Dr Anne Samson talked about The South African economy at war, 1914-1918 as our July Zoom offering.
At the beginning of the Great War South Africa was not even 5 years old as a Union. Many inter- provincial procedures had not yet even been agreed; the government contributed 8% of economic activity, the mines (mainly gold but also coal) 16% and agriculture 30%. But exports, especially of gold - to the British at a price fixed in 1917 - were very valuable. Imports were curtailed because of the armies' shipping needs and as a result South African industries had to grow to meet consumer demand. While pre-war technical requirements frequently consisted only of servicing and repairing equipment and machinery which had been imported originally, technical abilities grew and this meant that the country was able to undertake more technical work than might have been possible had it not been for the war.
The gold mines endured increasing production costs, which by 1918 led to them asking for an increase in the agreed fixed price; Britain demurred. Coal mining was not 'commandeered' and sales to the USA and even Japan increased. Some other commodities experienced growth despite the war.
Some companies formed - or re-named in the wake of anti-German sentiment following the sinking of the Lusitania> e.g. Baumanns to Bakers biscuits - which are still flourishing today. Lindsay Saker supplied vehicles for the invasion of German East Africa - viz Berrange's Trek in the June Military History Journal - which gave motorised transport an improved reputation and no doubt improved sales for the fledgling industry.
The cost of living did however increase and the time saw the birth of trade unions amongst other social development. Dr Samson concluded South Africa was better off at the end of the Great War than at its start.
The recording is on the website as usual as part of the ZOOM library: www.samilitaryhistory.org
Prof Ian van der Waag will tell us about "Crime behind the Wire: traitors, collaborators, stool pigeons".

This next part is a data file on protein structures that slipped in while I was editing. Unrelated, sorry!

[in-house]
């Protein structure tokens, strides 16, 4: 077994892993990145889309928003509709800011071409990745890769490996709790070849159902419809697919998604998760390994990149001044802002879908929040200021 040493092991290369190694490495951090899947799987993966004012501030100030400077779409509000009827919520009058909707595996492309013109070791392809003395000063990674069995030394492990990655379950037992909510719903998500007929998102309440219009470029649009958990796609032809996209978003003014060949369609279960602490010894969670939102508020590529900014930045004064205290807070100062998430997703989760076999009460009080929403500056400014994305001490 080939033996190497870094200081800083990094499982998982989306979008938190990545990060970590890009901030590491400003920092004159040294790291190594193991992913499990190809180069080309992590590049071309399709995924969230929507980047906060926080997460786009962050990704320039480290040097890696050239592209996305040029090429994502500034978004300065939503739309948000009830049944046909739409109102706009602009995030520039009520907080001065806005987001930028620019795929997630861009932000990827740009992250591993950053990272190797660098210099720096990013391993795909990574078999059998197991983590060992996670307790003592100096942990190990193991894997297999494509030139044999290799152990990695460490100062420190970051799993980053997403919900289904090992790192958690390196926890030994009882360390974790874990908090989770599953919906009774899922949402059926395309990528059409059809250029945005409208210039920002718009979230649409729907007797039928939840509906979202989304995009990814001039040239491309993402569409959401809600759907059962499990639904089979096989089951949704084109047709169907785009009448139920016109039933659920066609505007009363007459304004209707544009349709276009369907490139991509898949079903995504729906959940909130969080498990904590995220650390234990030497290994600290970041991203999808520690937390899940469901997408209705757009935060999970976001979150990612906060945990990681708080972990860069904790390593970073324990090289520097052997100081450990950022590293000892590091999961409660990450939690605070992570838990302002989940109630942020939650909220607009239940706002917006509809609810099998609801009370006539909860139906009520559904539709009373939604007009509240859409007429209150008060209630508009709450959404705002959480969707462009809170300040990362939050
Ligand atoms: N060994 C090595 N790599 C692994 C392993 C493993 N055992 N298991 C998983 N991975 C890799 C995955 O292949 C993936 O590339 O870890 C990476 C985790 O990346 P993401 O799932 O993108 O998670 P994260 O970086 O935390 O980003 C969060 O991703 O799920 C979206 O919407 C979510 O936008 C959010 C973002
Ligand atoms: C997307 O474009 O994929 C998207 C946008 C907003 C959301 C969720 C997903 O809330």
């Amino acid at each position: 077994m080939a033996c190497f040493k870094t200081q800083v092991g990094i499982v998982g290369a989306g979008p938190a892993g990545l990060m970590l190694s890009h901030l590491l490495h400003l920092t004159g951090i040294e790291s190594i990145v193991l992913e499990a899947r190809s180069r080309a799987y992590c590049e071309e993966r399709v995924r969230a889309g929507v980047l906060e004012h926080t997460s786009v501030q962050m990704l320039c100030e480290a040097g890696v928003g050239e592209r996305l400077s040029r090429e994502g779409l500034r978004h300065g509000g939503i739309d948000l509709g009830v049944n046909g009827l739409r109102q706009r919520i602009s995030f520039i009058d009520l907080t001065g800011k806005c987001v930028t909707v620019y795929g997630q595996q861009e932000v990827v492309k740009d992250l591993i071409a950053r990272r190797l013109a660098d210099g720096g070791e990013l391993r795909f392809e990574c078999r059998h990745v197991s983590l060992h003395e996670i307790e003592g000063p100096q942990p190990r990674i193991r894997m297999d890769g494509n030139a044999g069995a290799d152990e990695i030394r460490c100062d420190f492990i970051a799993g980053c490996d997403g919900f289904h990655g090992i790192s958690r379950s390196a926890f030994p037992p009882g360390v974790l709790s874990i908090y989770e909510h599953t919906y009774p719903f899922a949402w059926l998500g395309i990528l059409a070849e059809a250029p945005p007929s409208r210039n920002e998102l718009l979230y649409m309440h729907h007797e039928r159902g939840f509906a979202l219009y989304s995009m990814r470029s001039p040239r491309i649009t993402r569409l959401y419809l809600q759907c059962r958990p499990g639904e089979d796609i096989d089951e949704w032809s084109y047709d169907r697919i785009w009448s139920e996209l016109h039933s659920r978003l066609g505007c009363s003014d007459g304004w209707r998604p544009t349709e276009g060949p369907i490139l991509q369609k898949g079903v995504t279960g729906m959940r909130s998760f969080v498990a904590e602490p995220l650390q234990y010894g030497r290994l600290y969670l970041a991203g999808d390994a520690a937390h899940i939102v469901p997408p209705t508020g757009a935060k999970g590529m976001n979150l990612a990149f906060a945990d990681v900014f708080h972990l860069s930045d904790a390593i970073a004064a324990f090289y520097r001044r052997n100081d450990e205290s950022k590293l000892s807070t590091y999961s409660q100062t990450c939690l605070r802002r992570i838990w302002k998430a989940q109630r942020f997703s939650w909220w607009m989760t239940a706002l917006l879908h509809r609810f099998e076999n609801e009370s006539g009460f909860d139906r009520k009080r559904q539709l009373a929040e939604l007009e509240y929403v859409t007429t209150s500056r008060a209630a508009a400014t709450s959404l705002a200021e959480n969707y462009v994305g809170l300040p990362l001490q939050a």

Eastern Cape Branch (SAMHSEC)
Monday 8th August 2022 meeting; 19h30 then 20h15 as usual
Martin and Jean Urry are to tell us about The SAAF Heavy Bombers in Italy and the tragic events of the night of 12/13 October 1944 when 6 SAAF Liberator bombers with 48 airmen were lost during a mission in Northern Italy to drop supplies to partisans behind enemy lines. This remains the largest loss of aircraft and men for a single SAAF mission to date.
Becoming Zoominati and enjoying Military History Society
meeting and talks from your own home.
Approximately 200 of our members receive announcements of forthcoming meetings and are invited to join the meetings. We wish to encourage more of those who are missing out to become involved. We hold three ZOOMinars a month.
All you need is a computer, OR A CELLPHONE, and a data connection and you can become part of the meetings. You will need to contact the Society to be added to the invite list and then you are all fitted out. You then click on the link in the invitation just before the meeting starts and it will hook you up to join the meetings.
ROOM MEETINGS KwaZulu-Natal Branch
Meeting at St Cyprians Church Hall in Umbilo, Durban, Saturday 9th July
from 14h00 for 14h30
Details from Uli Duebi - email@example.com
BOOKS for sale eastern side of Johannesburg
Pierre du Toit is reluctantly selling many of his books which include several Anglo-Boer War publications. If interested please e-mail him at firstname.lastname@example.org or phone 011 453 5542 or cell 073 335 1741 for a list of what is still available.
MEMBERS OF ALL BRANCHES ARE ALWAYS WELCOME TO ATTEND ALL ZOOM MEETINGS
Let email@example.com know in order to be sent an invitation to the next ZOOM meeting.
June 2022 Military History Journal - Distribution
The June 2022 Journal - Volume 19 No 4 - has been sent out to all paid-up members with the
exception of overseas issues which the SA Post Office still does not accept for posting - e.g. the
Philippines. A pdf version of the Journal is available to overseas members who have been sent the
Please let Joan know if yours has not arrived by the end of August - they were posted on 26 July.
AN APPEAL for information
AB war black concentration camp in Bez Valley
A black concentration camp was situated in Bez (Bezuidenhout) Valley, on the farm Doornfontein in the east of Johannesburg, during the Second Anglo-Boer War. The camp was possibly located alongside the Jukskei River, which had a rich source of clean water, Would anyone have any information about this concentration camp? Alkis Doucakis and Mrs Ann Meisel are editing a book on the history of the farm and its two suburbs, "Old" and New Doornfontein. Although 132 manuscripts have been submitted by 84 researchers, as yet no information has been forthcoming on this camp. We would dearly appreciate any leads. Please contact us at firstname.lastname@example.org
Branch contact details
Eastern Cape details contact Malcolm Kinghorn 041-373-4469 email@example.com
Gauteng details contact Joan Marsh 010-237-0676 firstname.lastname@example.org
KwaZulu-Natal details contact Prof Phil Everitt 084-437-1636 email@example.com
Cape Town details contact Ronnie Glass 083 441 6170 firstname.lastname@example.org
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